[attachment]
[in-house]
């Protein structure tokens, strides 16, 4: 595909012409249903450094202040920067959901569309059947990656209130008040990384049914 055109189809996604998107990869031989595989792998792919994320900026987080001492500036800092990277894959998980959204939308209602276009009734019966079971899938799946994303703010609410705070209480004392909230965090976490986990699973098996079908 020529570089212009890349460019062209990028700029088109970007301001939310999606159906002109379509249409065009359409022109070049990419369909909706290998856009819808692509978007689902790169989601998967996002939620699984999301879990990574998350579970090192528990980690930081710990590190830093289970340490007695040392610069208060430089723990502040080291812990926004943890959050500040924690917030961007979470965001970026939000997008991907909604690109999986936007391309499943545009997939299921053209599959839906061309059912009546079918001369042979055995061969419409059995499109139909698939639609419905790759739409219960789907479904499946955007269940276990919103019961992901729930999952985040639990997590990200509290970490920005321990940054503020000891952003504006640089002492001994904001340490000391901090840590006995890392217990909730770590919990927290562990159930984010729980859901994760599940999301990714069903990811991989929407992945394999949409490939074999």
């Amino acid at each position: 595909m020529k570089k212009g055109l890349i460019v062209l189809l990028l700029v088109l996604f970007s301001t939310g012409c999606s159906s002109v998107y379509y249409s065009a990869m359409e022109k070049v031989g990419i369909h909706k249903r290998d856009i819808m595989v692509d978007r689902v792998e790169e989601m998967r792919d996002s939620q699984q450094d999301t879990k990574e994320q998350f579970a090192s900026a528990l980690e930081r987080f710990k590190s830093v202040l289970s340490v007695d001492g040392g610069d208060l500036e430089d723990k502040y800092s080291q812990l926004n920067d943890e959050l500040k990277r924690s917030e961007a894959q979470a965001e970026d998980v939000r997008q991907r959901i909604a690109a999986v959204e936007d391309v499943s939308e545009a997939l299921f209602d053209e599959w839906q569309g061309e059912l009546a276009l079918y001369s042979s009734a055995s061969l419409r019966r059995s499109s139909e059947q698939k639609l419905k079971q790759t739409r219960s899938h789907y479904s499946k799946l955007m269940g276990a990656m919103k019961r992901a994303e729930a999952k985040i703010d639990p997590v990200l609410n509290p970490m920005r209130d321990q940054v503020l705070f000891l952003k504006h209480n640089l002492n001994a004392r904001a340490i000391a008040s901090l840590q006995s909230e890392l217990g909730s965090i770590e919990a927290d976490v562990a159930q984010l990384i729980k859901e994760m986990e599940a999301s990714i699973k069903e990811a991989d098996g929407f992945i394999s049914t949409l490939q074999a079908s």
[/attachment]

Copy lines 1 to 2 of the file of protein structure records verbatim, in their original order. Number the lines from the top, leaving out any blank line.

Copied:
[in-house]
């Protein structure tokens, strides 16, 4: 595909012409249903450094202040920067959901569309059947990656209130008040990384049914 055109189809996604998107990869031989595989792998792919994320900026987080001492500036800092990277894959998980959204939308209602276009009734019966079971899938799946994303703010609410705070209480004392909230965090976490986990699973098996079908 020529570089212009890349460019062209990028700029088109970007301001939310999606159906002109379509249409065009359409022109070049990419369909909706290998856009819808692509978007689902790169989601998967996002939620699984999301879990990574998350579970090192528990980690930081710990590190830093289970340490007695040392610069208060430089723990502040080291812990926004943890959050500040924690917030961007979470965001970026939000997008991907909604690109999986936007391309499943545009997939299921053209599959839906061309059912009546079918001369042979055995061969419409059995499109139909698939639609419905790759739409219960789907479904499946955007269940276990919103019961992901729930999952985040639990997590990200509290970490920005321990940054503020000891952003504006640089002492001994904001340490000391901090840590006995890392217990909730770590919990927290562990159930984010729980859901994760599940999301990714069903990811991989929407992945394999949409490939074999």